Facts About Ring-tailed Lemurs

This map shows where ring-tailed lemurs come from.  The red dot shows that they come from the island of Madagascar, which is east of Africa.  

This diagram shows the description of a ring-tailed lemur.
Ring-tailed lemurs have large eyes, long snouts, and a long black and white tail.  The ring-tailed lemur's body is 16 inches long and their tails are 2 feet long.  It can weigh from 6-8 pounds.

Other names for ring-tailed lemurs:
French, lémur catta  
Malagasy, maki  
Spanish ,lemur colianillado 
Swedish, katta, kattlemur, or ringsvanslemur

Ring-tailed lemurs' big black and white bushy tail makes you recognize that its a ring-tailed lemur.

The ring-tailed lemur spends more time on the ground than any other lemur species.

Groups of ring-tailed lemurs are led by females.  Male ring-tailed lemurs fight for females by "stink fighting."  By rubbing scent on their tails and waving it toward the other male.  

Female ring-tailed lemurs have babies when they are at least 3 years old.  A newborn ring-tailed lemur baby weighs less than 3 oz.  The baby is held on the mother's chest for 1-2 weeks and then is held on her back.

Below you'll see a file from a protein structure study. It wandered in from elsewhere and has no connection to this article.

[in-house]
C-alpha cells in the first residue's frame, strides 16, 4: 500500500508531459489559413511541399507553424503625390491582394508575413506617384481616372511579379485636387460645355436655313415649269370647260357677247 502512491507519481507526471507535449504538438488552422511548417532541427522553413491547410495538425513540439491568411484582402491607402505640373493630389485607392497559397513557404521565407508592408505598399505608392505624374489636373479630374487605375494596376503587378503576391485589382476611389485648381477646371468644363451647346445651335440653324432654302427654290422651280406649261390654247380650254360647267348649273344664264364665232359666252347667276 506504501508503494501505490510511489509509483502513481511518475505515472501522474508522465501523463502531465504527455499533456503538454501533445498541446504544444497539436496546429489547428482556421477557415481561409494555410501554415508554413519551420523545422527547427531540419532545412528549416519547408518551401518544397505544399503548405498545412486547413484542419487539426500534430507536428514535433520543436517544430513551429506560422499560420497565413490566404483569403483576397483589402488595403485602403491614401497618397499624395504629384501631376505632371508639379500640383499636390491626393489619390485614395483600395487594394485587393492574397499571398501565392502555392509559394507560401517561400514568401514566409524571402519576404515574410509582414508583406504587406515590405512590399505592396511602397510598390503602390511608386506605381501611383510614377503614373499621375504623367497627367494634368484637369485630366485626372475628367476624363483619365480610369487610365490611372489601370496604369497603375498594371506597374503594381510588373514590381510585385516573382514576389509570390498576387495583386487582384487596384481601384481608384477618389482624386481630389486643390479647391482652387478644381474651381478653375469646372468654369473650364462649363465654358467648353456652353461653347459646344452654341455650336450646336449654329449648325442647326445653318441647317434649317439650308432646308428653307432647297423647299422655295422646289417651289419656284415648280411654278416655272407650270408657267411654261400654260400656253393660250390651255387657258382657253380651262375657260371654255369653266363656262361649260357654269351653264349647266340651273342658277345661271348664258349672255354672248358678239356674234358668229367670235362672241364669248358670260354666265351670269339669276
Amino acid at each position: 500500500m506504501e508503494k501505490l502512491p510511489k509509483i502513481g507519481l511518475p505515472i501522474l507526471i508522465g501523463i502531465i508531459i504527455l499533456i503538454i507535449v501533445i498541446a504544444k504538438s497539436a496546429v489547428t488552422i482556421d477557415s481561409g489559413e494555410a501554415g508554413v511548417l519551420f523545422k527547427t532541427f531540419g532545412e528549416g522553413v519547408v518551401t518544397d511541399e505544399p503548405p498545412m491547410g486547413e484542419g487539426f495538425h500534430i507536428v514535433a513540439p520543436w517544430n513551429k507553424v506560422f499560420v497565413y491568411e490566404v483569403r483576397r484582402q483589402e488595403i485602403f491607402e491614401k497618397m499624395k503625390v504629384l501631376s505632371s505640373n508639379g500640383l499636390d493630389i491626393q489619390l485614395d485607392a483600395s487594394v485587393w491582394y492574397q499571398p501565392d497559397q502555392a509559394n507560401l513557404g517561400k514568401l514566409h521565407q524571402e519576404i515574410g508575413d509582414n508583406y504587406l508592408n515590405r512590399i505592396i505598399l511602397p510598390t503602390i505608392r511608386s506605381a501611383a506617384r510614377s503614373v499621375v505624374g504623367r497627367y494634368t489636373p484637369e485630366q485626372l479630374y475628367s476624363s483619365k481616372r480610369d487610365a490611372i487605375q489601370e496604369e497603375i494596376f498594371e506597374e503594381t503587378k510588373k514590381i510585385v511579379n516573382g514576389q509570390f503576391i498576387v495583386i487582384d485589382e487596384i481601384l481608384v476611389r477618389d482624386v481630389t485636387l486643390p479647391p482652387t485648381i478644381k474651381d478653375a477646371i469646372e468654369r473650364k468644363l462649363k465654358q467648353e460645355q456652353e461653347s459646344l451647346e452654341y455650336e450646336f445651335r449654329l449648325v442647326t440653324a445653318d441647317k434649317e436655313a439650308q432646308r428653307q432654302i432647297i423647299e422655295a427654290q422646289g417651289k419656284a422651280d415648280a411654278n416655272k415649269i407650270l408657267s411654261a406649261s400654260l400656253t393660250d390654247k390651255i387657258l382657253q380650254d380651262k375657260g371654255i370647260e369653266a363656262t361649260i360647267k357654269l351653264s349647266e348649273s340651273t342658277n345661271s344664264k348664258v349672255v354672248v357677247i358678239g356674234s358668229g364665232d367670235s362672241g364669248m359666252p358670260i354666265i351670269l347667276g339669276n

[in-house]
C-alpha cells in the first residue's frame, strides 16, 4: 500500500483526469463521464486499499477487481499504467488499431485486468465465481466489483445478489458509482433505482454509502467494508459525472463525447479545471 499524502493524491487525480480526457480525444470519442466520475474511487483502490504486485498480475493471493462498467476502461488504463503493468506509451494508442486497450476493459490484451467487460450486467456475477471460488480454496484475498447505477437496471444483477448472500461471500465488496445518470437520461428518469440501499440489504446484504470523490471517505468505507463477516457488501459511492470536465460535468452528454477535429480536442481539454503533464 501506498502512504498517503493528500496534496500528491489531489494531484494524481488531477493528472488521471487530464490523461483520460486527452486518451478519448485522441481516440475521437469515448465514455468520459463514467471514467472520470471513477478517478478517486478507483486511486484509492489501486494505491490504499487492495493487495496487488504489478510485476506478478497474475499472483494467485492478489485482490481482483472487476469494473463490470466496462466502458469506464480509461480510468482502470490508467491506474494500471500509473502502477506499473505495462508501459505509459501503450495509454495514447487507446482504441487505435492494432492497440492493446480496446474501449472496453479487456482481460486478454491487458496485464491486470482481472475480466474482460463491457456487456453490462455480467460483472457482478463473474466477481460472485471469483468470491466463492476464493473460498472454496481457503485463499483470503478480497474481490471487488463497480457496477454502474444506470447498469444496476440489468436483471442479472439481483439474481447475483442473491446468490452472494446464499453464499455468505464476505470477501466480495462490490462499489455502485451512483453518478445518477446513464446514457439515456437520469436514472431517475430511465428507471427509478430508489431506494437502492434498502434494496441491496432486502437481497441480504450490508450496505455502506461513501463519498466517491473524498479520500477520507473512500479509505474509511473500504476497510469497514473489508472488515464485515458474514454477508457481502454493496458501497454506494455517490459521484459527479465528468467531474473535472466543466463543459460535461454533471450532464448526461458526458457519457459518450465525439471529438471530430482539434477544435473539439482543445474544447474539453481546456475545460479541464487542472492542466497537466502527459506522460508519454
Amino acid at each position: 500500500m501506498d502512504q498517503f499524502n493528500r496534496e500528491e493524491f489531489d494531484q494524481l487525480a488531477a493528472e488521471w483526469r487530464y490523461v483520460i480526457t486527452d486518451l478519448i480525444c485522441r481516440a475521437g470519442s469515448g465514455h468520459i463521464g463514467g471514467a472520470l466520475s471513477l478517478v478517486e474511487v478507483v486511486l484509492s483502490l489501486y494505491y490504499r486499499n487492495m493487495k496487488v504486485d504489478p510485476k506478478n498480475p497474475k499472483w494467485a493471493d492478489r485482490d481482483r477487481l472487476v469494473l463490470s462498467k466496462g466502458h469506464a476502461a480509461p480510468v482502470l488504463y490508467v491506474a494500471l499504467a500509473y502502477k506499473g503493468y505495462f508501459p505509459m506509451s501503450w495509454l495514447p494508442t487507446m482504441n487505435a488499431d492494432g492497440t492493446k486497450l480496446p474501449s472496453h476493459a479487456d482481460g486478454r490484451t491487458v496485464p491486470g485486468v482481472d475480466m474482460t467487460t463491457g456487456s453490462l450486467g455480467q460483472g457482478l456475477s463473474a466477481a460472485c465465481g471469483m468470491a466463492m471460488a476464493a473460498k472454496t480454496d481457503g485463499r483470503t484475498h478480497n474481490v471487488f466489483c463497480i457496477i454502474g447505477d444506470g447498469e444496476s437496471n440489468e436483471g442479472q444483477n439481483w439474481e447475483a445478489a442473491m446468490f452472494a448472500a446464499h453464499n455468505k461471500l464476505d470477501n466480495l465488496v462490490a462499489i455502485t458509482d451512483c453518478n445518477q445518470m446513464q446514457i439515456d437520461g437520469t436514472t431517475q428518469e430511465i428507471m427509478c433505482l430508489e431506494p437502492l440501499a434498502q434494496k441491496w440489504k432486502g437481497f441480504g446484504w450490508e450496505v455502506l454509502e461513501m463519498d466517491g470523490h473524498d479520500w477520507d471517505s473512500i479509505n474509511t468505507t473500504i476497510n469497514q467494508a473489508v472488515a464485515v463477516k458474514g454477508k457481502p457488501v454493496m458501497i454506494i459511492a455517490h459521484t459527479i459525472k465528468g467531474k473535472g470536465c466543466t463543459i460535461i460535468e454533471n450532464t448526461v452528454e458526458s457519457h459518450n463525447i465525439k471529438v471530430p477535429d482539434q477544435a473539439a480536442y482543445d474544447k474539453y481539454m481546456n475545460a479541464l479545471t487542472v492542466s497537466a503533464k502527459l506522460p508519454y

These social animals live in groups with as many as 30 members, but with an average of 17 lemurs.

Their scent shows other groups of lemurs to get out of their territory.  

The diet of a ring tailed lemur is fruits, flowers, insects, leaves, bark, and tree gum.  

Although ring-tailed lemurs are able to climb, they spend about a third of their time searching for food on the ground.

The times that ring-tailed lemurs travel on the ground they keep their tails in the air to make sure everyone stays together in the group.

The alarm of a ring-tailed lemur calls to alert members of the group to danger.

The predators of the ring-tailed lemur are mammals related to the mongoose, Madagascar Harrier-hawks, Madagascar buzzards, Madagascar ground boas, civets, and domestic cats and dogs